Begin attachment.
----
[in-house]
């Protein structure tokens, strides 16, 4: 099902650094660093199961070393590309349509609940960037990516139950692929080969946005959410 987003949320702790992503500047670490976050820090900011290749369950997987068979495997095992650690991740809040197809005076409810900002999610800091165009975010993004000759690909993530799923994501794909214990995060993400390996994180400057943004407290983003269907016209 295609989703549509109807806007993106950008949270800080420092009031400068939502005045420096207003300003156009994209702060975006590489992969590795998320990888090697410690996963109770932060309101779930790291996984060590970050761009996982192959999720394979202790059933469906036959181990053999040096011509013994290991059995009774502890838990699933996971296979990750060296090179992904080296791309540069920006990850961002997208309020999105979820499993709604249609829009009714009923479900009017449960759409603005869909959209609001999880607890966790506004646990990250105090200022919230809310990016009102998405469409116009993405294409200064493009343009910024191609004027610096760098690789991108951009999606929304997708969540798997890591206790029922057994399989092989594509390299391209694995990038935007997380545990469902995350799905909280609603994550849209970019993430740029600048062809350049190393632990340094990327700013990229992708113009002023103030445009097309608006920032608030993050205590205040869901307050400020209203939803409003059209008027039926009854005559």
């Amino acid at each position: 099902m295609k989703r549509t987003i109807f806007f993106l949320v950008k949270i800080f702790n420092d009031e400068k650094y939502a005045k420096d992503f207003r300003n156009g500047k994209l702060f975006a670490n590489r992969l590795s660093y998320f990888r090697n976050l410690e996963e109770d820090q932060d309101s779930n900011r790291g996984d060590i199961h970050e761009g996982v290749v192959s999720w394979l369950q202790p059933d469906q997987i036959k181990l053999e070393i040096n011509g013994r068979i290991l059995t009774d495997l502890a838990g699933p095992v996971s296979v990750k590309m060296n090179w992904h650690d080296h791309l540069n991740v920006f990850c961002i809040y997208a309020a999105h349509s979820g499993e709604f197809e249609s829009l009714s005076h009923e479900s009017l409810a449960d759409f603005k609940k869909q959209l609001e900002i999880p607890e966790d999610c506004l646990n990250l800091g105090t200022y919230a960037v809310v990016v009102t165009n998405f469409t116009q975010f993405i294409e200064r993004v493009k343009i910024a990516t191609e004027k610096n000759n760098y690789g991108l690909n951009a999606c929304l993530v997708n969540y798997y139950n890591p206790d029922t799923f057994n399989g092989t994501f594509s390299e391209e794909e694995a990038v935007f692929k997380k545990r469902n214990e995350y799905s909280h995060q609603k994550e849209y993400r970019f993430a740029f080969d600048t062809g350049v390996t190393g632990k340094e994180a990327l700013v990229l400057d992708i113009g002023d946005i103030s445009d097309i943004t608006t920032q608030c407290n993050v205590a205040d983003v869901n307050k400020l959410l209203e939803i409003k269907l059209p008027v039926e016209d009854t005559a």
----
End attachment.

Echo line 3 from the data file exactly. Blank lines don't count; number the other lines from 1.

């Amino acid at each position: 099902m295609k989703r549509t987003i109807f806007f993106l949320v950008k949270i800080f702790n420092d009031e400068k650094y939502a005045k420096d992503f207003r300003n156009g500047k994209l702060f975006a670490n590489r992969l590795s660093y998320f990888r090697n976050l410690e996963e109770d820090q932060d309101s779930n900011r790291g996984d060590i199961h970050e761009g996982v290749v192959s999720w394979l369950q202790p059933d469906q997987i036959k181990l053999e070393i040096n011509g013994r068979i290991l059995t009774d495997l502890a838990g699933p095992v996971s296979v990750k590309m060296n090179w992904h650690d080296h791309l540069n991740v920006f990850c961002i809040y997208a309020a999105h349509s979820g499993e709604f197809e249609s829009l009714s005076h009923e479900s009017l409810a449960d759409f603005k609940k869909q959209l609001e900002i999880p607890e966790d999610c506004l646990n990250l800091g105090t200022y919230a960037v809310v990016v009102t165009n998405f469409t116009q975010f993405i294409e200064r993004v493009k343009i910024a990516t191609e004027k610096n000759n760098y690789g991108l690909n951009a999606c929304l993530v997708n969540y798997y139950n890591p206790d029922t799923f057994n399989g092989t994501f594509s390299e391209e794909e694995a990038v935007f692929k997380k545990r469902n214990e995350y799905s909280h995060q609603k994550e849209y993400r970019f993430a740029f080969d600048t062809g350049v390996t190393g632990k340094e994180a990327l700013v990229l400057d992708i113009g002023d946005i103030s445009d097309i943004t608006t920032q608030c407290n993050v205590a205040d983003v869901n307050k400020l959410l209203e939803i409003k269907l059209p008027v039926e016209d009854t005559a």